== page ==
Heating oil tanks accumulate thick, gel-like substances, also known as sludge. Every year as the sludge grows, you might find yourself unsure of what to do. Is it a big issue? Do you need to clean it? Is it so bad that your fuel tank needs replacement?
Don’t let heating oil sludge cause your stress this season.
Be proactive by cleaning your furnace tank or call a professional HVAC maintenance company to clean that sludge for you and provide guidance on whether you should replace your furnace tank or not.
Today, let’s learn how you can clean sludge from your oil heating system!
What Is Heating Oil Sludge?
The heating oil sludge is usually found at the bottom of your oil tank. This dark, gooey substance builds up over time. It consists of dirt and grime, excess moisture, rust flakes from the inside of the tank, microbes that feed on your oil, and other fuel byproducts.
Sludge is usually made when petroleum is left in storage for extended periods, especially in a mostly-empty tank. Most homeowners typically find sludge in their oil tanks in mid-autumn or early winter – whenever it’s finally time to turn up the furnace. A fuel oil delivery technician is mostly the first to notice sludge buildup in your fuel tank when it comes to fill-up.
How To Clean Your Heating Oil System
Sludge in your tank is mostly inevitable. Most owners need to clean their oil tanks every three years to maintain them for the next five years. Those who refill their tanks often need to clean the tank more frequently.
If you want to remove sludge, prepare to get messy. We recommend gloves and an old outfit you don’t mind getting grease on. You will also need some supplies to begin cleaning:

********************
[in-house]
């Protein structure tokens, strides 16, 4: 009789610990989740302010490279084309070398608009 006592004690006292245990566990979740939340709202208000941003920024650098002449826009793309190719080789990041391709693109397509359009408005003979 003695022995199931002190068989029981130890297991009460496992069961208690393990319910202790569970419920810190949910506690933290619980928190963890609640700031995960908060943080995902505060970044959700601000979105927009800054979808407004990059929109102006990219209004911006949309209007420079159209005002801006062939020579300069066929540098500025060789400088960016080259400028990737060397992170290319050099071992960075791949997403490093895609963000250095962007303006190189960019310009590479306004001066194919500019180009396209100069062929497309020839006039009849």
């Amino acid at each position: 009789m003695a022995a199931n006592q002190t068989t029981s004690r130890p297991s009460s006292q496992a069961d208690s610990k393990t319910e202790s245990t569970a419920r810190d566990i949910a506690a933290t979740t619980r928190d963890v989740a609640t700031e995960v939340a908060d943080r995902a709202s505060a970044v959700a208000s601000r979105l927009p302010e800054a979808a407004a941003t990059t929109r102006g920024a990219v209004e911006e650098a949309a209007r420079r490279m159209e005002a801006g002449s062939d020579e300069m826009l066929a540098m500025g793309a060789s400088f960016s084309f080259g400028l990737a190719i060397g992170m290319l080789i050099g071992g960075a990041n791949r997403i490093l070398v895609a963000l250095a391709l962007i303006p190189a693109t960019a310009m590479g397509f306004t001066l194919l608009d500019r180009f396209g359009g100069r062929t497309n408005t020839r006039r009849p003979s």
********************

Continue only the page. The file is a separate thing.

- Cleaning rags
- Disposable containers/plastic buckets
- A portable air pump
- A water hose
- An air hose
- Denatured alcohol
- Trisodium Phosphate (TSP) cleaner
Step 1: Drain The Fuel Oil Tank
First, you must drain all the oil from your tank and loosen the sludge from heating system. Position one of your disposable vessels under the drain valve, open the cap and wait until all the oil is gone.
Next, place another container under the valve. Use a hose to spray clean water into the tank and keep spraying it until the water soaking from the valve is completely clear.
Step 2: Scrub The Additional Sludge
Once all the water soaks out, use your cleaning rags to wipe off any stubborn grime and sludge around the drain. While you are at it, use the rags to clean the oil tank’s outside lightly. While the outside of the tank doesn’t add to sediment production, it is always a good idea to clear off any leftover and caked-on dirt.
Step 3: Add Cleaner
Now, you can let your cleanser do all the hard work. Trisodium phosphate is frequently the recommended cleaner for oil tanks because it’s tough on grease, soot, and dirt – marvelous for heavy-duty cleaning applications. TSP is a dry, white powder that you must mix with water to use.
After adding the cleaner, feed your air hose into the fuel tank and start the air pump. The air will stir your cleaning solution and help release the sludge from the sides of the tank. Leave the pump on for 12 hours. When the time is up, place another basket under the drain valve, and let your cleaning solution and remaining sludge drained out.
Note: You can use an alternative chemical-free phosphate as many states have restrictions on cleaners containing phosphates.
Step 5: Dry The Tank And Refill The Heating Oil
After spraying down your fuel tank, you need to eliminate the excess water because water is the one that contributes to building up the sludge in the first place, and it can rust out your tank from the inside.
After drying up the tank, pour entirely about 3 gallons in and splash it around from various angles to make sure you coat all the tank’s internal walls as alcohol can absorb the excess moisture from your tank.
Where To Find Fuel Oil Delivery Company?
If you are searching for fuel oil delivery services, you may contact Bob’s Climate Control for high-quality services at affordable prices.